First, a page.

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Leading crypto exchanges scout entry into India despite potential ban

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By Nupur Anand

MUMBAI (Reuters) – Global digital currency exchanges are exploring ways to set up in India, following in the footsteps of market leader Binance, industry sources told Reuters, while the government in New Delhi dithers over introducing a law that could ban cryptocurrencies.

Opponents of the potential ban say it would stifle the economic power of a tech-savvy, young nation of 1.35 billion people. There is no official data, but industry analysts reckon there are 15 million crypto investors in India holding over 100 billion rupees ($1.37 billion).

According to four sources, who declined to be identified as they were not authorised to comment on private discussions, U.S.-based Kraken, Hong Kong-based Bitfinex and rival KuCoin are actively scouting the market, which analysts say would only get bigger if it was given a free rein.

“These companies have already begun talks to understand the Indian market and the entry points better,” said one source directly involved with an exchange that had begun due diligence for an Indian firm it was considering acquiring.

The other two exchanges, he said, were in the initial stages of deciding whether to enter India and weighing their options, which effectively come down to a choice between setting up a subsidiary or buying an Indian firm, as Binance, the world’s biggest exchange, did two years ago.

Bitfinex declined to comment while Kraken and KuCoin did not respond to an email seeking comment.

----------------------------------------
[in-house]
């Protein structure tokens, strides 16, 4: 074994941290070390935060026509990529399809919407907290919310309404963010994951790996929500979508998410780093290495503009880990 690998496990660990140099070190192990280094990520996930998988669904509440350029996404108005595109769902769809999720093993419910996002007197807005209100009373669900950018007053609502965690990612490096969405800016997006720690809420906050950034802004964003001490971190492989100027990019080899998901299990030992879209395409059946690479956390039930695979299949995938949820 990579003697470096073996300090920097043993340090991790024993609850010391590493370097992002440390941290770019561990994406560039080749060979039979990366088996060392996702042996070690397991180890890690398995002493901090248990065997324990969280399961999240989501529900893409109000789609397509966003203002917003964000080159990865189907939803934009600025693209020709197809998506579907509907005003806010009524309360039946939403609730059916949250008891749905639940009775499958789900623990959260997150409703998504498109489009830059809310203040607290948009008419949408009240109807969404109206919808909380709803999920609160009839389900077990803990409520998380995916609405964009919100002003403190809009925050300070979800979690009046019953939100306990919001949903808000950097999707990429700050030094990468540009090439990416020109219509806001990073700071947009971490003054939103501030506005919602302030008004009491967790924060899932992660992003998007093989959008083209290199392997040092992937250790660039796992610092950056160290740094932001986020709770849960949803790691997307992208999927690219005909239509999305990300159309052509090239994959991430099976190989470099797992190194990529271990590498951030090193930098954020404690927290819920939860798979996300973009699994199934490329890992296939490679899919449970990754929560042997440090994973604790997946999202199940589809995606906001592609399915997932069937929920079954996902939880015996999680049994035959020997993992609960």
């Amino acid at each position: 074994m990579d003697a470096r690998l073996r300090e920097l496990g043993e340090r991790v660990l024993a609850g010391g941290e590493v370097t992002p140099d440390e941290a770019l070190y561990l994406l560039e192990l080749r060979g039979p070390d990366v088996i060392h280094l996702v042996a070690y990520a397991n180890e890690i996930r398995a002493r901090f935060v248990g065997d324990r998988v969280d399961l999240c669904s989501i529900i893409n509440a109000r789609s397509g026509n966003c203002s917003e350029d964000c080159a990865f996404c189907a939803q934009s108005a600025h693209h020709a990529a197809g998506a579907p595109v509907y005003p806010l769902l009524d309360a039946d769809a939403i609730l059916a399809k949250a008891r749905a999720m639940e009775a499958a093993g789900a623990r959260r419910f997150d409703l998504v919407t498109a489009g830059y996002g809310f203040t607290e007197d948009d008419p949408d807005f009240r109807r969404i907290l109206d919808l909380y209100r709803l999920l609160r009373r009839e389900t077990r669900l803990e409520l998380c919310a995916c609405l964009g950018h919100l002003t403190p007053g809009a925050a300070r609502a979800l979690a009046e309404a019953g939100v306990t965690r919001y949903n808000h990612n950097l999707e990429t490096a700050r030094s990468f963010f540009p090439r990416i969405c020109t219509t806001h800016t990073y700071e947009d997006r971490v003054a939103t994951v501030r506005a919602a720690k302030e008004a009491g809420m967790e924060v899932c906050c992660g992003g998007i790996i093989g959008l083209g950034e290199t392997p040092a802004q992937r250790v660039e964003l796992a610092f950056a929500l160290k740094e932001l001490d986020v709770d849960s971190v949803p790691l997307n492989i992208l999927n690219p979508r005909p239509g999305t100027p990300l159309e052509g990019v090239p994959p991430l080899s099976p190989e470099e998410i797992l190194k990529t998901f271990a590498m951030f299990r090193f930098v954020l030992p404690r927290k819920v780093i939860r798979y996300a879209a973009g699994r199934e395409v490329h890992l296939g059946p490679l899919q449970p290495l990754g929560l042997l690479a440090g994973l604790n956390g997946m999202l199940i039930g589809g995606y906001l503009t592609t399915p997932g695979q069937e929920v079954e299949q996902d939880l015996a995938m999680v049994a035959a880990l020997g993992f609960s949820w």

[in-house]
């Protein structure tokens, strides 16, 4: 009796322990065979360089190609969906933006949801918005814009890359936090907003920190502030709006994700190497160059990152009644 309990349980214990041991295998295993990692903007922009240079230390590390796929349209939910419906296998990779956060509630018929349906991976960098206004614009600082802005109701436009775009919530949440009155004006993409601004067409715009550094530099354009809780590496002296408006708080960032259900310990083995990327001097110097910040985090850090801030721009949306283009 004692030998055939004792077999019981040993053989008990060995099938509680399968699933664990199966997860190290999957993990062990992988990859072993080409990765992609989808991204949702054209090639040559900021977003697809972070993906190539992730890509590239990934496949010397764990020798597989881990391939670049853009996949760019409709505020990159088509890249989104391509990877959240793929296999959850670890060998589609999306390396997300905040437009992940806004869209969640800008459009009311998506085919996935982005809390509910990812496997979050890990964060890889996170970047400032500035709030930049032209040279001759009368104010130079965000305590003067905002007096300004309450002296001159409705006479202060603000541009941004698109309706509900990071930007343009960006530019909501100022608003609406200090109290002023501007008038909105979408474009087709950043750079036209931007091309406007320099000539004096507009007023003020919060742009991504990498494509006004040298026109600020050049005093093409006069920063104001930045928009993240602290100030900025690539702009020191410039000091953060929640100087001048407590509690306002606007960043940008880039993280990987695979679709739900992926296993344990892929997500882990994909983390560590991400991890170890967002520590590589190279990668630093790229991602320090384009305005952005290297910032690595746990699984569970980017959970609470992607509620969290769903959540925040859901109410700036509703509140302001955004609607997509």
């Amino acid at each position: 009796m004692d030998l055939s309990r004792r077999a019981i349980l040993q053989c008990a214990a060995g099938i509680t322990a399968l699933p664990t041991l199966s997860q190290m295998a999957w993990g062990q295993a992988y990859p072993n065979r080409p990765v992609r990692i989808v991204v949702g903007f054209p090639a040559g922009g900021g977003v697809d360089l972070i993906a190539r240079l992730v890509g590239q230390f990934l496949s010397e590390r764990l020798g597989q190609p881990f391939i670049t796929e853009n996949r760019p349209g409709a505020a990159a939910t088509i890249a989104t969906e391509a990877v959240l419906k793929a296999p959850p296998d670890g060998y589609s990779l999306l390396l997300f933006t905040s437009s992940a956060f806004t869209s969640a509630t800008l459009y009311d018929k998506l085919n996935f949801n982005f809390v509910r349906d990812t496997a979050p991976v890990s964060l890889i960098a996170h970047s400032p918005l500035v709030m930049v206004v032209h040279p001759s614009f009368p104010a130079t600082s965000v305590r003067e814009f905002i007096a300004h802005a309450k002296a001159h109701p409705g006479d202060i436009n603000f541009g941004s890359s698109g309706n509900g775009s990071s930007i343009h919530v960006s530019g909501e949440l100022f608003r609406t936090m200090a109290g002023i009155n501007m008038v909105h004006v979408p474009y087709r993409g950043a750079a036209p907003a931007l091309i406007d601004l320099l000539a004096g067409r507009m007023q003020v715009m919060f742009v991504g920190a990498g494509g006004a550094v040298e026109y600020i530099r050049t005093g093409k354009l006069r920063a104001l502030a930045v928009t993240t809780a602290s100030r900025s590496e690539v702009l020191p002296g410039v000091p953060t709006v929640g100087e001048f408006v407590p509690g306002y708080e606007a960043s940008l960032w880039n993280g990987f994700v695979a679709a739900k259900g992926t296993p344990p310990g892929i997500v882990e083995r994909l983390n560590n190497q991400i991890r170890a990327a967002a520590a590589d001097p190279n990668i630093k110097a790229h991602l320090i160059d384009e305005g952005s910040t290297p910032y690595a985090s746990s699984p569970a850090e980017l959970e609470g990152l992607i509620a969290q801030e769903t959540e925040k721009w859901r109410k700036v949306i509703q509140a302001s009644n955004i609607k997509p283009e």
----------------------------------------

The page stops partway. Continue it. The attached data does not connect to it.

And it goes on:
All three exchanges are ranked in the world’s top ten by data platform CoinMarketCap, based on their traffic, liquidity and trustworthiness of their reported trading volumes.

“The Indian market is huge and it is only starting to grow, if there was more policy certainty by now Indian consumers would have been spoilt for choice in terms of exchanges, because everyone wants to be here,” said Kumar Gaurav, founder of digital bank Cashaa.

Proponents of cryptocurrencies say they would be the most cost-efficient way for Indians abroad to remit funds home.

But authorities worry that rich people and criminals could hide their wealth in the digital world, and speculative flows of funds through digital channels, ungoverned by India’s strict exchange controls, could destabilise the financial system.

BILL DELAYED, FATE UNKNOWN

Hitherto, India has had no rules specifically for cryptocurrency exchanges wishing to set up in the country. Instead they could register themselves as tech companies to obtain a relatively easy entry path.

In 2019, Binance acquired WazirX, an Indian cryptocurrency startup which has allowed users to buy and sell crypto with rupees on the Binance Fiat Gateway.

U.S. based exchange, Coinbase, has announced plans for a back office in India.

But with the regulatory environment for cryptocurrencies taking a turn for worse globally, Indian authorities are exercising greater scrutiny.

In China, authorities have forbidden banks and online payment companies from providing services related to cryptocurrency transactions.

And the Indian government was set to present a bill to parliament by March that proposed a ban on cryptocurrencies, making trading and holding them illegal. But the government has held it back, and conflicting statements since have fueled uncertainty over the bill’s fate.

Meantime, major Indian banks have begun to sever ties with cryptocurrency exchanges and traders, amid Reserve Bank of India’s concerns about the financial stability risks posed by the volatile asset.

The RBI is looking at launching its own digital currency, but Governor Shaktikanta Das in February described those plans as a “work in progress”.